Janet Mills, the Democratic governor of Maine, is the latest Northeast governor to express doubts about the Transportation Climate Initiative being pushed by Gov. Charlie Baker. (Boston Globe)

MUNICIPAL MATTERS

The Globe profiles Julia Mejia and her improbable rise to become a Boston city councilor. CommonWealth did the same last month following an impromptu interview with Mejia during a Red Line ride from Dorchester to downtown Boston.

The Enterprise takes a look at how the Brockton Police Department is operating following Chief John Crowley’s health leave.

The Springfield City Council is preparing to pass a motion asking TD Bank to keep its Mason Square branch open. (MassLive)

WASHINGTON/NATIONAL/INTERNATIONAL

It looks like a Russian hacking operation may be trying to dig up dirt on the Bidens. (New York Times)

ELECTIONS

The rift between Bernie Sanders and Elizabeth Warren showed no signs of closing, as Warren said her liberal rival told her in a 2018 meeting that he didn’t think a woman could win the presidency. Sanders’s campaign says that never happened. (Boston Globe)

A new Franklin Pierce University-Boston Herald-NBC10 Boston poll shows Joe Biden with a small lead among likely New Hampshire primary voters. (Boston Herald)

Deval Patrick is still looking for a foothold in the Democratic race. (Boston Globe)

Somerville Rep. Denise Provost says she won’t be seeking reelection. (Wicked Local Somerville)

IMMIGRATION

The Boston immigration court appears to be more welcoming than most other courts around the country, approving 58 percent of asylum requests. (CommonWealth)

BUSINESS/ECONOMY

Flash one finger (maybe a heave-ho thumb?) if you think Alex Cora’s days as the Red Sox manager may be numbered. (Boston Globe)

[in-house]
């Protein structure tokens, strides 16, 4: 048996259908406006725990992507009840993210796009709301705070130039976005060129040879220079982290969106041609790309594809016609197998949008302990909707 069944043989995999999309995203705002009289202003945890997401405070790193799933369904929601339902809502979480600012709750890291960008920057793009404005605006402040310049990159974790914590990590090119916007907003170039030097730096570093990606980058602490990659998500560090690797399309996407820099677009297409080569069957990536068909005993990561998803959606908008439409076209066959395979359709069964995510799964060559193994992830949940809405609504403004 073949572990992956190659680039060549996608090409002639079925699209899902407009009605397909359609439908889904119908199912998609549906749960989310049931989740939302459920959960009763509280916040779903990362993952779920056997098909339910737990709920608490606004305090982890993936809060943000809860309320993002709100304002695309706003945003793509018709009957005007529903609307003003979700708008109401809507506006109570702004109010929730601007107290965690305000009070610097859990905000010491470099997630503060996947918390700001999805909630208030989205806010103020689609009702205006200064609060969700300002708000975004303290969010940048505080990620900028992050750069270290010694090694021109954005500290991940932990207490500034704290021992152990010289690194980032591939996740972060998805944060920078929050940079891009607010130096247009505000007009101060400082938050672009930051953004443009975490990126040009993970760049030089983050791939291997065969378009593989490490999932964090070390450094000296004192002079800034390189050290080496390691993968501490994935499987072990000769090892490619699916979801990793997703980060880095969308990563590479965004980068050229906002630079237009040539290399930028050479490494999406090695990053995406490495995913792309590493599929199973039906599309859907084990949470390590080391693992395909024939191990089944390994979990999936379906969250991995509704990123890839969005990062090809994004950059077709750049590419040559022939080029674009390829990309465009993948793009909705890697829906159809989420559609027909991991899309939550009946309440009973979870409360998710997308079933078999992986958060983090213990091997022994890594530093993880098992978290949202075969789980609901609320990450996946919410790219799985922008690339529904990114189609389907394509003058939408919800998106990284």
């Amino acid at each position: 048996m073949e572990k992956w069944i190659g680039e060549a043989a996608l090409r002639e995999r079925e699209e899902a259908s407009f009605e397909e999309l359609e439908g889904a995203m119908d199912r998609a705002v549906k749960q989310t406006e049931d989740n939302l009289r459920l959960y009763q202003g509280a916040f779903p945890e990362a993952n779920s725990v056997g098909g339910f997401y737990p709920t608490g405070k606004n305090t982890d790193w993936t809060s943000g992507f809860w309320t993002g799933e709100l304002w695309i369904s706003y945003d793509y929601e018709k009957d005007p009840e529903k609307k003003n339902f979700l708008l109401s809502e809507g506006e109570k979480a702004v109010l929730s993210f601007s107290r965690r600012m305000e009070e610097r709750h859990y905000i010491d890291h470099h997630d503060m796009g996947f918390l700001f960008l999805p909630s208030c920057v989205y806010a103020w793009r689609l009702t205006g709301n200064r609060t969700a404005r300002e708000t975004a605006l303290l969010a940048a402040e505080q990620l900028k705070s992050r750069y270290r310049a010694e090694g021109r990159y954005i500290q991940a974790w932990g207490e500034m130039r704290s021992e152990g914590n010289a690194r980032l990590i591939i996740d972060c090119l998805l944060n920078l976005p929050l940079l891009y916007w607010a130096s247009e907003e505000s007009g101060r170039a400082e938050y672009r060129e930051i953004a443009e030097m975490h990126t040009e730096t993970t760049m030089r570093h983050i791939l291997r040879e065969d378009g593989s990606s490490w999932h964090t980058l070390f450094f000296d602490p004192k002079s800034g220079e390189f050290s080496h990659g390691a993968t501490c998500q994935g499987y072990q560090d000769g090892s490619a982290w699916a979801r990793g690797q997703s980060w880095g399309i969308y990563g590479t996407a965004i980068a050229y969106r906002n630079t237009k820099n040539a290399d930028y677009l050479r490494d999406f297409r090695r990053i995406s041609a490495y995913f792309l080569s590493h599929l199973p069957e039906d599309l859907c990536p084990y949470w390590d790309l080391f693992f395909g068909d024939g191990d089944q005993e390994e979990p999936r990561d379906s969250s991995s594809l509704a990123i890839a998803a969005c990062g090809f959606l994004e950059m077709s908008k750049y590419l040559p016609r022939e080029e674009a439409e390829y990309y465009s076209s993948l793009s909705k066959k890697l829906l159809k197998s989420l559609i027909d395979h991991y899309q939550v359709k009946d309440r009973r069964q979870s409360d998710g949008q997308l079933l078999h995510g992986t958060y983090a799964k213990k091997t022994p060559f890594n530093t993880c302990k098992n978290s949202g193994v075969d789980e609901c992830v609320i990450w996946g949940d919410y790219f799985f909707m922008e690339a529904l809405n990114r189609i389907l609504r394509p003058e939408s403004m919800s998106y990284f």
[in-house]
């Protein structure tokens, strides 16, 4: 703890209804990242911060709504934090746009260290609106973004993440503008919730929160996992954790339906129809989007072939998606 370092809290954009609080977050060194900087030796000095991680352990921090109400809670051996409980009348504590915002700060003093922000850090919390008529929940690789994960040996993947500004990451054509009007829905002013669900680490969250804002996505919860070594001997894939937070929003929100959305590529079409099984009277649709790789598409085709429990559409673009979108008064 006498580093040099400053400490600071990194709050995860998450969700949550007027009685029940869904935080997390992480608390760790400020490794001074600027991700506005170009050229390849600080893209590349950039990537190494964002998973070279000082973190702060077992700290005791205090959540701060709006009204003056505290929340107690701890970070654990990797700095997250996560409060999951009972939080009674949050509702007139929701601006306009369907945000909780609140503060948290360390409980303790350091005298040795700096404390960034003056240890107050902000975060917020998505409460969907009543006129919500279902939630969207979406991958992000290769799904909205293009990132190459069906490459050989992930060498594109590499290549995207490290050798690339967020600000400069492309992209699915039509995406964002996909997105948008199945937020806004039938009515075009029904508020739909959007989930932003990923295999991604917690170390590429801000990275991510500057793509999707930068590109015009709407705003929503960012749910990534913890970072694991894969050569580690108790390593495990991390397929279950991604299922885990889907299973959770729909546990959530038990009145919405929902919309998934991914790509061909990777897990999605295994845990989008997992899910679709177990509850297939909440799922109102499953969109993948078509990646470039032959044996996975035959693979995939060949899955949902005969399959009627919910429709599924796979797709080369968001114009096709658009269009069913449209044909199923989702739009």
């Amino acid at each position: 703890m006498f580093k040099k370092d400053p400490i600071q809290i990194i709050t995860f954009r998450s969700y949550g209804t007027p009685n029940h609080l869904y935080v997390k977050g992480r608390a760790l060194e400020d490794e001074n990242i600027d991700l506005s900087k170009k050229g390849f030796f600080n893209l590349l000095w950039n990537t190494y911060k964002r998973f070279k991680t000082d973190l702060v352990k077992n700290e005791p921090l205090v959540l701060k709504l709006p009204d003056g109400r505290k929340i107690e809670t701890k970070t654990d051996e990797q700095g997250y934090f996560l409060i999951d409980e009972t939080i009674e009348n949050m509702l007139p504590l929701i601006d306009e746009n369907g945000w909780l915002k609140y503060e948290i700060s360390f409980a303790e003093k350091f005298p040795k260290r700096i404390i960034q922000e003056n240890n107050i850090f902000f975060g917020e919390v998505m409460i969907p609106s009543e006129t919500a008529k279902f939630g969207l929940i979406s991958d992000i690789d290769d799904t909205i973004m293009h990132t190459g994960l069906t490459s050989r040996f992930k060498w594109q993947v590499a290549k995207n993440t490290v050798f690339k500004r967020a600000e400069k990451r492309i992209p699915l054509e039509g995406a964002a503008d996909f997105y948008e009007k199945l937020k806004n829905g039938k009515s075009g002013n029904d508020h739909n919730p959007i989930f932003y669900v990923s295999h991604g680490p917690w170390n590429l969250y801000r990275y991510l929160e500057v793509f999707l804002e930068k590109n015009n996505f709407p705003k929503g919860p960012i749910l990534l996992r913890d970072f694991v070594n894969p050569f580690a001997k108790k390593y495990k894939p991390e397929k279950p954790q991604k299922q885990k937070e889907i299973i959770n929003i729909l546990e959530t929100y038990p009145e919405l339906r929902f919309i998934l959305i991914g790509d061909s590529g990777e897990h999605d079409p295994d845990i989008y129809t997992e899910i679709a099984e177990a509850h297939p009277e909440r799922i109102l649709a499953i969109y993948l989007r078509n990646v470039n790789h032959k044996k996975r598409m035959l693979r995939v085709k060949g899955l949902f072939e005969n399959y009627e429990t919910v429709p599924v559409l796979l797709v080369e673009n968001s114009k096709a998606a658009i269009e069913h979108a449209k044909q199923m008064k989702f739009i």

New Bedford City Council approved its fourth recreational pot host agreement, approving an amendment to Beacon Compassion Inc.’s existing Host Community Agreement for medical marijuana, which would permit them to sell adult-use or recreational products as well. (Standard-Times) 

David Rabinovitz, CEO of NewCann Group, and George Washington Hightower of Elevated Green Health write about how a dash for marijuana host community agreements has created a windfall for landlords. (DigBoston) 

EDUCATION

Ben Forman of MassINC has five ideas for generating better school district improvement plans under the new Student Opportunity Act. (CommonWealth)

Richard Doherty, the head of the Association of Independent Colleges and Universities in Massachusetts, says new regulations on college closures are badly needed. (CommonWealth)

With charges of a toxic leadership culture and lots of people heading for the exits during her tenure, the Harvard School of Public Health is in upheaval over the reign of Dean Michelle Williams. (The Harvard Crimson)

HEALTH/HEALTH CARE

A Brookline health care think tank says we’re overloading older Americans with prescription drugs. (Boston Globe)

TRANSPORTATION 

The MBTA is $25 million behind on a union contract pledge to spend $25 million a year upgrading the transit authority bus maintenance garages. (CommonWealth)

T notes: Fiscal and Management Control Board calls for its successor board to meet less than half as much…New Orange Line trains are coming….And a Duxbury advocate for more off-peak commuter rail service at lower prices. (CommonWealth)

The dockless bike-sharing company Lime Bikes will continue operating in Quincy, but did not renew its contract with the Metropolitan Area Planning Council, which means the bikes will soon vanish from some suburbs around Boston. (Patriot Ledger)

The Dartmouth Planning Board has given site plan approval to the town’s proposal to expand Memorial Stadium parking. (Standard-Times)

ENERGY/ENVIRONMENT

After years of paying nothing to the Springfield Materials Recycling Center to dispose of recyclables, a bunch of western Massachusetts communities will soon start paying at least $1.6 million a year. (Berkshire Eagle)

CRIMINAL JUSTICE/COURTS

An advocacy group says it will appeal a recent court ruling that terminally-ill patients don’t have a right to obtain lethal doses of medicine to use to end their lives. (Boston Globe)

The US Supreme Court declined to review the case of Michelle Carter, the Massachusetts woman convicted of involuntary manslaughter in connection with the suicide Conrad Roy. (Boston Globe)

MEDIA

Harvard Law School professor Lawrence Lessig is suing The New York Times, alleging it published “false and defamatory” claims that he defended MIT’s receipt of donations from convicted sex offender Jeffrey Epstein. (The Hill)